Once my contractual obligations were fulfilled, I popped back in for a look at to sea on my way home. So arrived at the clifftop carpark and Sh*tG*dDamnH*llF*ck there are 3 Northern Wheatears sitting on the rocks. That beats my weekend total and mmmmm.... passerine migration. Now I had a choice - trees or sea, but the lure of those Great Shearwaters was too much. So from 16:15 to 17:45, still without much weather, the gannet and kittiwake action was slacker (68 Northern Gannet N, 6S; 48 Black-legged Kittiwake N, 25 S), but the Sooties were still coming through... 25 Sooty Shearwaters N, and 1 zig-zagging south, just to be different. Fight the War F*** the Norm, and all that. I've gone very sweary again tonight. Only 6 Manx Shearwaters north... but one group of 2 was carrying another Balearic Shearwater with them! Ka-ChowWWW! A mile+ distant, but clear contrast between black-and-white duo and brown and buff singleton, in a close pack. A Pomarine Skua adult went north (good!), also 3 Arctic Skuas and I tried to string a Long-tailed Skua going south, but couldn't quite do it. It was distant, but looked small and very airy... but a juv, so more difficult to prove. Forget about it.

5 Arctic Terns and 6 Common Terns south, a female Common Eider with 3, 6/8 juvs on the water, and a raft of 5 juvenile Atlantic Puffins looking lost. What's the matter... did Mummy and Daddy leave you? Shouldn't have been such a bloody pain then, should you? This is a salutory lesson for any other small boys and girls who insist on demanding comics every time we go into a newsagent. Not that I have anyone in mind.

No Great Shears or Sab's Gulls though, so I can only conclude that the ones everyone else saw were stringy :-) note smileys again. Pretty happy with what I got today, but the patch year list has stalled, so I'm going to have to induce a few of those Great Juv Gannet Shearwaters, Cory's Fulmars, Black-legged Sabine's Gulls and Long-tailed Arctic Skuas for myself. :-O Even a Roseate Sandwich Tern would do. Argh... quick nurse, more smilies before I'm lynched.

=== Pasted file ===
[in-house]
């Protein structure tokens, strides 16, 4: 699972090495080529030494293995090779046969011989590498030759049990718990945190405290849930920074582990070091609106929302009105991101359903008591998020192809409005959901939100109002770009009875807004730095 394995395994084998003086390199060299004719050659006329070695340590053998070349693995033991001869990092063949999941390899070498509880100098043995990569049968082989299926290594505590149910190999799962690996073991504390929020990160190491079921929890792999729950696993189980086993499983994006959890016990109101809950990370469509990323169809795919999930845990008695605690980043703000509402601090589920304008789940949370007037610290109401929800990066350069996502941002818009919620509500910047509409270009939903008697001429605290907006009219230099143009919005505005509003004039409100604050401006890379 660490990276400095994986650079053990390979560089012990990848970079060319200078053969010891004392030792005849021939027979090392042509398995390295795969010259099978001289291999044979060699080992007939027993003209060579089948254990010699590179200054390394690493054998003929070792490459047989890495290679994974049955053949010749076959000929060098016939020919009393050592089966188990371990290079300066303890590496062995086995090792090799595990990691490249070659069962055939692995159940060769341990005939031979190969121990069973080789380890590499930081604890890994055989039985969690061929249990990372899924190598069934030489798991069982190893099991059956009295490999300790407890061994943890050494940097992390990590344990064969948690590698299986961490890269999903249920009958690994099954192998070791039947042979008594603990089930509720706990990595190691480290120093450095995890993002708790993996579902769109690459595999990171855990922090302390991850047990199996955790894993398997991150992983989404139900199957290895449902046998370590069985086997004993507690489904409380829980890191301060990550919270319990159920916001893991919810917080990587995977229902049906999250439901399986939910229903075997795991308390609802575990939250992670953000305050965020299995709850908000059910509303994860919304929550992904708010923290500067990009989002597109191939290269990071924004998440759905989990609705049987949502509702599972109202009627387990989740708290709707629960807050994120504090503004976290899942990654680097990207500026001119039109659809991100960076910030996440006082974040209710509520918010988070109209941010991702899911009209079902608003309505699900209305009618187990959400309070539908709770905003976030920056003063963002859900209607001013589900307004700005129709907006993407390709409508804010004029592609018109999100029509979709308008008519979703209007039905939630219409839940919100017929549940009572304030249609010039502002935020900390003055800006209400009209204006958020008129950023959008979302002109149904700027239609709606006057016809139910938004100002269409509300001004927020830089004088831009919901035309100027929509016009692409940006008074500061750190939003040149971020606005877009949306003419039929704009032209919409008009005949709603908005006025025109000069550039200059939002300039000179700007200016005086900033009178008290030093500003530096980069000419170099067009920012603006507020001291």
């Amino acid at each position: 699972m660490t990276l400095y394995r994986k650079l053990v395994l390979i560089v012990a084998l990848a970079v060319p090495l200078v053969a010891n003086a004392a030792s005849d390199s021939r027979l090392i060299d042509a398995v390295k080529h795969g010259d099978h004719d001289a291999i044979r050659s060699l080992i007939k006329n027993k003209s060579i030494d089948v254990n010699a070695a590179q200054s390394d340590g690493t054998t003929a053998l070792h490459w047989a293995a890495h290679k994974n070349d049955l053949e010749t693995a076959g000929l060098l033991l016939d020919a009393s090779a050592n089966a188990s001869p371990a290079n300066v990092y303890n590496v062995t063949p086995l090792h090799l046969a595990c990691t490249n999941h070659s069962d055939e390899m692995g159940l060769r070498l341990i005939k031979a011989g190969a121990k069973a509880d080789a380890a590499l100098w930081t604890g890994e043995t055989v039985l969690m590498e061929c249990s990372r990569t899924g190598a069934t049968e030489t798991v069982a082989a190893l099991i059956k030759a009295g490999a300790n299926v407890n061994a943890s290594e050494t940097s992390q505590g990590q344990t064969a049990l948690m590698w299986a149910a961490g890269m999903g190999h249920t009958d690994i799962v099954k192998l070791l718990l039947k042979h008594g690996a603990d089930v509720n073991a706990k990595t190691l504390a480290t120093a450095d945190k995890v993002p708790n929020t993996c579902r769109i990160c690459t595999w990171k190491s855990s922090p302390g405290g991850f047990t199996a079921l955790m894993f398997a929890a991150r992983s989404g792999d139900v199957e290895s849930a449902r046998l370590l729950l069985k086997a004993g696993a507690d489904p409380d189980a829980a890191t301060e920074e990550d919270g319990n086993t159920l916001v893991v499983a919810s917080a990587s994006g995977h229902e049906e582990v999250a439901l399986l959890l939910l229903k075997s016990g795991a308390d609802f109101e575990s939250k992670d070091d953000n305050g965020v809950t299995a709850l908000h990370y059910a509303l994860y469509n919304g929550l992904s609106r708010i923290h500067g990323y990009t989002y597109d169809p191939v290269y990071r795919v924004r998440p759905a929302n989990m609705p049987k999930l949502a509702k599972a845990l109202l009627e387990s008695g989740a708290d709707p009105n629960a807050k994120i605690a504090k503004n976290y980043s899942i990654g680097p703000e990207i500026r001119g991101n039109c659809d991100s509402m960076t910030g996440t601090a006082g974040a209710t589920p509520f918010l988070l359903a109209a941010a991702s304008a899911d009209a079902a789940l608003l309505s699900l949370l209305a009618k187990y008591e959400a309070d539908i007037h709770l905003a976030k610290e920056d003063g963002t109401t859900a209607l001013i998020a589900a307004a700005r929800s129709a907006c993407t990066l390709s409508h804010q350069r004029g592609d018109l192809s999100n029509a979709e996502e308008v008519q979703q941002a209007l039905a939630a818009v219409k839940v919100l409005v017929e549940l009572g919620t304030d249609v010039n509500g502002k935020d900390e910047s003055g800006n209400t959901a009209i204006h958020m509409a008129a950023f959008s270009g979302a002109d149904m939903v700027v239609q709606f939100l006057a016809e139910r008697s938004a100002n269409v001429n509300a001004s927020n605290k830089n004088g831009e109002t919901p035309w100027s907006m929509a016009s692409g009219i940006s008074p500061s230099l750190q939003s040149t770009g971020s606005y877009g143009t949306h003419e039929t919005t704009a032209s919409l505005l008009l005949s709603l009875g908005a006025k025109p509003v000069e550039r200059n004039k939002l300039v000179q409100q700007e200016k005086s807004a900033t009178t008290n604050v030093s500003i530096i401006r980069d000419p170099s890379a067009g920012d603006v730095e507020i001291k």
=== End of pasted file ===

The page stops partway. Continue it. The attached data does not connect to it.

Monday, August 27, 2007


Call Arthur C Clarke. Missing in Action ... 11180 Little Gulls. If found, please contact the Warden at Hornsea Mere.

Sunday 26th August

The streets of Newtonhill and Muchalls were resounding to the cheery chirping, chakking and squeaking of Greenish, Barred and Icterine Warblers this morning. But only cos I was playing them. Four hours birding and guess how many migrant passerines I saw... ONE Northern Wheatear. Admittedly a rather stonking adult male sat on wires by the farm between N/hill and Muchalls. But it's not a lot. There was a fresh westerly that wasn't helping.

It was a nice one though. Northern Wheatear.

Like Saturday, I decided to look out to sea for long enough to get a Sooty Shearwater, and assess how worthehile it would be to stay on. In contrast to yesterday, it took an appalling 10 minutes to see one today, going south at incredible distance (well over 2 miles). I gave it another 10 minutes after that, but there was really nothing doing (i.e. 18 Northern Gannets north and 35 south), 6 Blac
k-legged Kittiwakes, 1 Red-throated Diver north and 2 Great Skuas south.

Two White-breasted Dippers were together on the burn, first time for a while, but to be honest there's nothing else I can be bothered with. :-)

Today's corpse, a petrified Common Toad. I wonder what it was so petrified of? The approaching Range Rover, most likely. haha. Look, it crapped itself.

Who said the arable weed was dead?

Poor farming practice

Saturday, August 25, 2007


Out the house before the kids woke up. Of course I knew the chances of getting Greenish Warbler for the patch list today were vanishingly small, but even so I was mildly disappointed when I tape-lured greenish call at the Mill Garden and nothing popped out of the bushes. In fact, nothing at all popped out of the bushes - not just 'a little bit quiet for the time of year' but 'totally dead, rotten, buried and reincarnated as a small stoat'. Eventually picked up some Winter Wrens, European Robins, Chaffinches etc., but hard going. A Northern Wheatear at the clifftops was a wee bit of encouragement (second one this year!).

Not a seawatch day (aside from the westerly breeze, I was keen to get up to the Secret Garden and allotments), but I thought I'd look out to sea long enough to get a Sooty Shearwater, then go. TWO minutes later, one flew nonchalently past, going south at 800 m. I reckoned that, even for me, a 2 min seawatch was a bit weedy, so I gave it another 13 min (!!), getting 108 Northern Gannets going north ( = 432/h), 12 Black-legged Kittiwakes, 1 Red-throated Diver north (the exception that disproves the rule), and 1 Common Scoter north.